Many adolescents who are treated in emergency departments for deliberately harming themselves do not receive adequate mental health assessments or follow-up community care, according to research published in the February issue of the Journal of the American Academy of Child & Adolescent Psychiatry.
Jeffrey A. Bridge, Ph.D., of the Nationwide Children's Hospital in Columbus, Ohio, and colleagues conducted a retrospective analysis of national Medicaid claims data to determine the rates and adjusted risk ratios (aRRs) for mental health assessments and subsequent care for 3,241 youth aged 10 to 19 treated in emergency departments for deliberate self-harm.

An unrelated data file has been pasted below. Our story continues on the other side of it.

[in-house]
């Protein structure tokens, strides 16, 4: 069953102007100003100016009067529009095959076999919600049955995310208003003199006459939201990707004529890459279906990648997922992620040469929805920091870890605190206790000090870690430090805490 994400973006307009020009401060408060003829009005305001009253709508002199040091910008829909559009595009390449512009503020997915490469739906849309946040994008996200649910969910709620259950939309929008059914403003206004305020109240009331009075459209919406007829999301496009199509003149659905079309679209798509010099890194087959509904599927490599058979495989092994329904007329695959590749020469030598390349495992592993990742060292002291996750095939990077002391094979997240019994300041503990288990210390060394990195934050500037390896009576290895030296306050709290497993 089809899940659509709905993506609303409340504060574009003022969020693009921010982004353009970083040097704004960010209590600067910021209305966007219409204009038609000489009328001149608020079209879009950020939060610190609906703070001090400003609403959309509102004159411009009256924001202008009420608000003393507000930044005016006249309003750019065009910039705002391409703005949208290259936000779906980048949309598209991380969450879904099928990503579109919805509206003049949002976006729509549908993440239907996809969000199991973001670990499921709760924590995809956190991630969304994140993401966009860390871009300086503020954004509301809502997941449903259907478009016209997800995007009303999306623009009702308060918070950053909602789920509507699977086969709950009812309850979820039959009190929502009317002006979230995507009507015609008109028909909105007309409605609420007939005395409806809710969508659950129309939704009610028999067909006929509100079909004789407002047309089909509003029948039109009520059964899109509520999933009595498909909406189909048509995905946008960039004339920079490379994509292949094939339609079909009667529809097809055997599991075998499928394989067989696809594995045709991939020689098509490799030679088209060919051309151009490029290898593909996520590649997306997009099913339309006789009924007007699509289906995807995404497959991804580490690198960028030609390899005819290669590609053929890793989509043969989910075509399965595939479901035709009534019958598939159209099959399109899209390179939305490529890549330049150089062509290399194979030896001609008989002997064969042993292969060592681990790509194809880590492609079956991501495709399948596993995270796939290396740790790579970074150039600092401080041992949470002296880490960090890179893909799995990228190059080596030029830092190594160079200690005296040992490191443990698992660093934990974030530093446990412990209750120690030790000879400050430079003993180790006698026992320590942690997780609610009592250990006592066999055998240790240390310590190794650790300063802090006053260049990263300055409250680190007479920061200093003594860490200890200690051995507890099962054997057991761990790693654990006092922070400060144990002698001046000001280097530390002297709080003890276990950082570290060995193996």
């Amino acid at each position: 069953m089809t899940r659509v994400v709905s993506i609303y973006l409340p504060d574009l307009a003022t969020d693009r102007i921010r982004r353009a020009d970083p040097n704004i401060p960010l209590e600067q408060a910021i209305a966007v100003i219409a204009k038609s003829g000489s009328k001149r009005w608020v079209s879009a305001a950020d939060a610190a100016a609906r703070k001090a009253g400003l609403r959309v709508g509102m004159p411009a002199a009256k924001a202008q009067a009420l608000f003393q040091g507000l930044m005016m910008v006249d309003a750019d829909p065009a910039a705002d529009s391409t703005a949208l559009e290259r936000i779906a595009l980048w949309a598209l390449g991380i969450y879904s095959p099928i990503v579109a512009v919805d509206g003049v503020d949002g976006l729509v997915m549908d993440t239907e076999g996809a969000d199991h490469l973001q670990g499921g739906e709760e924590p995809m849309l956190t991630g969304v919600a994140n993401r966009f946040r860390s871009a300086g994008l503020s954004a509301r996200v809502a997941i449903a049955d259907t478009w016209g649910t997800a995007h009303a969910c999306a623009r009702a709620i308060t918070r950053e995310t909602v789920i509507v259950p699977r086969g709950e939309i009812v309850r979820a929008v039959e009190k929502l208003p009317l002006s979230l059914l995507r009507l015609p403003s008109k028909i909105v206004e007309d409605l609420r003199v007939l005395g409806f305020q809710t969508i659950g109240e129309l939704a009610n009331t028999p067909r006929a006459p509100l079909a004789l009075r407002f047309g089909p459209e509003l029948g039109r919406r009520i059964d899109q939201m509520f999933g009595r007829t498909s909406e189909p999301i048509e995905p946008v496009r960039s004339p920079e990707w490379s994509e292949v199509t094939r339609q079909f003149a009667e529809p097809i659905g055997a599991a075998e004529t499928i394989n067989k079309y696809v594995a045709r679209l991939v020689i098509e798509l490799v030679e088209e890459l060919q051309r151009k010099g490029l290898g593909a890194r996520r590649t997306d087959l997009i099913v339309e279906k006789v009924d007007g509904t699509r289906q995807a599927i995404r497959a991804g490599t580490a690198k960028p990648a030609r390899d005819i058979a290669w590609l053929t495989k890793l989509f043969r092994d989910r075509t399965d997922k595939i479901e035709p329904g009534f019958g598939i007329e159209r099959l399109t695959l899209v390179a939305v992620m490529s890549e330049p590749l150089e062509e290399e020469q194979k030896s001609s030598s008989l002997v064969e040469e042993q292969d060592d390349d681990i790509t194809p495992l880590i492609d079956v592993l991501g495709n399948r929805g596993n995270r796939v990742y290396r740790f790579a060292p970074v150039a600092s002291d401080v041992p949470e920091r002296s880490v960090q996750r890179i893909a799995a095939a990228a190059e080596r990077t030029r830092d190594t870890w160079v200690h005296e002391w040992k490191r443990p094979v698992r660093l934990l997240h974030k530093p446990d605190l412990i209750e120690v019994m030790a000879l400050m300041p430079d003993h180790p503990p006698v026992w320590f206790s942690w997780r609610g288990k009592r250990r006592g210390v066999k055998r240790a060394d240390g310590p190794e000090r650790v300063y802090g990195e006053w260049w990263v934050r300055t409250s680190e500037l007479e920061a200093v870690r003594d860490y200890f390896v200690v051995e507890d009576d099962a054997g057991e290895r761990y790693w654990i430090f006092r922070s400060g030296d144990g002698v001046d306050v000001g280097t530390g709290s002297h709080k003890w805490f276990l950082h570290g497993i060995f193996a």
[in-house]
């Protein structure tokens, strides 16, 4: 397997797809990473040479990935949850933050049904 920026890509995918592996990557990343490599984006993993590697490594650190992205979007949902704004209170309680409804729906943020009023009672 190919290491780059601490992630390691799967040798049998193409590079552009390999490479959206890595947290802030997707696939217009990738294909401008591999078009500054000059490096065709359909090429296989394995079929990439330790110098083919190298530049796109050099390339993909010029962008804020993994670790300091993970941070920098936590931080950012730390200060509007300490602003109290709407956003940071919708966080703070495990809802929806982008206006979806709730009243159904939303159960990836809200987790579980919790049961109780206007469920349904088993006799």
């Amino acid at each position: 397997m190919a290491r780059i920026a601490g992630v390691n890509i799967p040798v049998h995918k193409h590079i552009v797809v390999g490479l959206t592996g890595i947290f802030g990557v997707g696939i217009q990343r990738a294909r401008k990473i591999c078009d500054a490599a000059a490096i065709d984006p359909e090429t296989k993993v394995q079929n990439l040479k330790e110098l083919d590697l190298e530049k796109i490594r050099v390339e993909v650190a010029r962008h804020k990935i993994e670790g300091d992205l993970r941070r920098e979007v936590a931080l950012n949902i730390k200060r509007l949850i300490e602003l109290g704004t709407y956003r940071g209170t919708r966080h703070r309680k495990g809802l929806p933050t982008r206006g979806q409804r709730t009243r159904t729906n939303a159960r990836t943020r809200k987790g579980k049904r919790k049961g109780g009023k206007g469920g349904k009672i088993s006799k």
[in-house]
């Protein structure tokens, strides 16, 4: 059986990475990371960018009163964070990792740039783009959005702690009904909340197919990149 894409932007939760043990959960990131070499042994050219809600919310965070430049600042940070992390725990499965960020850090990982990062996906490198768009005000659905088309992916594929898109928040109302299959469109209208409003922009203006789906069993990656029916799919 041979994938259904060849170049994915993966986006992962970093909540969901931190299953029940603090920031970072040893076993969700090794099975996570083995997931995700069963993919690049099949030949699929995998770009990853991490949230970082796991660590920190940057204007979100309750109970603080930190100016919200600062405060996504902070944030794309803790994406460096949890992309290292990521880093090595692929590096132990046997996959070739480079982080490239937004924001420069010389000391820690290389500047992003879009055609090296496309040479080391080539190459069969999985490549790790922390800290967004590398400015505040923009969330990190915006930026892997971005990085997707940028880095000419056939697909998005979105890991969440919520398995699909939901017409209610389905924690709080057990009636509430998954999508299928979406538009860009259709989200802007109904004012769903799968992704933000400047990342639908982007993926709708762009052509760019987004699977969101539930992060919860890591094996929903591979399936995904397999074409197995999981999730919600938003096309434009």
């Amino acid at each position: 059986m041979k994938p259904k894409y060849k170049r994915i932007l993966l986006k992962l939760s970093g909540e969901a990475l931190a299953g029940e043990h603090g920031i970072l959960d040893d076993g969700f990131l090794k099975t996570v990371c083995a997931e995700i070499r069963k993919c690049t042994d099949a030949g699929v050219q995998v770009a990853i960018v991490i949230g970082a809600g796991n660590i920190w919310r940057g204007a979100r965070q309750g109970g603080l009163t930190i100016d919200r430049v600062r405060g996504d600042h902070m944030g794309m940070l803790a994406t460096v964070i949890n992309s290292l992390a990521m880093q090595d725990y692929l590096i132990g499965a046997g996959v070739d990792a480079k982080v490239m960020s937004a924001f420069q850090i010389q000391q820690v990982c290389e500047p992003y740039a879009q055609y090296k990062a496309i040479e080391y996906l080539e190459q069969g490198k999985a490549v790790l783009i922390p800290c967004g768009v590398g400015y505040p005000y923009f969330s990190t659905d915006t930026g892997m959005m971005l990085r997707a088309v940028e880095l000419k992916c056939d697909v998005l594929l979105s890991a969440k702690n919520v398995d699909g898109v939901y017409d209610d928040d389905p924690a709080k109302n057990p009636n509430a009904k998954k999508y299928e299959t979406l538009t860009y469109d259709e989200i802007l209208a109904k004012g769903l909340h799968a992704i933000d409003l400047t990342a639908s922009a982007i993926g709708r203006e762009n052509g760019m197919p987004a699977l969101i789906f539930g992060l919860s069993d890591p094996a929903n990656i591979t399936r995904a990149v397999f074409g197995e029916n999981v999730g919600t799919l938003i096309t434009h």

The researchers found that 72.9 percent of patients were discharged into the community; 39 percent of these had a mental health evaluation in the emergency department and 43 percent received follow-up outpatient mental health care. Data showed that follow-up care was directly related to recent outpatient (aRR, 2.58) and inpatient (aRR, 1.33) mental health care and inversely related to Hispanic ethnicity (aRR, 0.78) and residing in an area with medium-to-high poverty rates (aRR, 0.84).
"These findings highlight the need for the development of strategies to promote emergency department mental health assessments, strengthen the training of physicians in pediatric mental health and adolescent suicide prevention, and timely transitions to outpatient mental health care," the authors write.
Two authors disclosed research support grants from major pharmaceutical companies.
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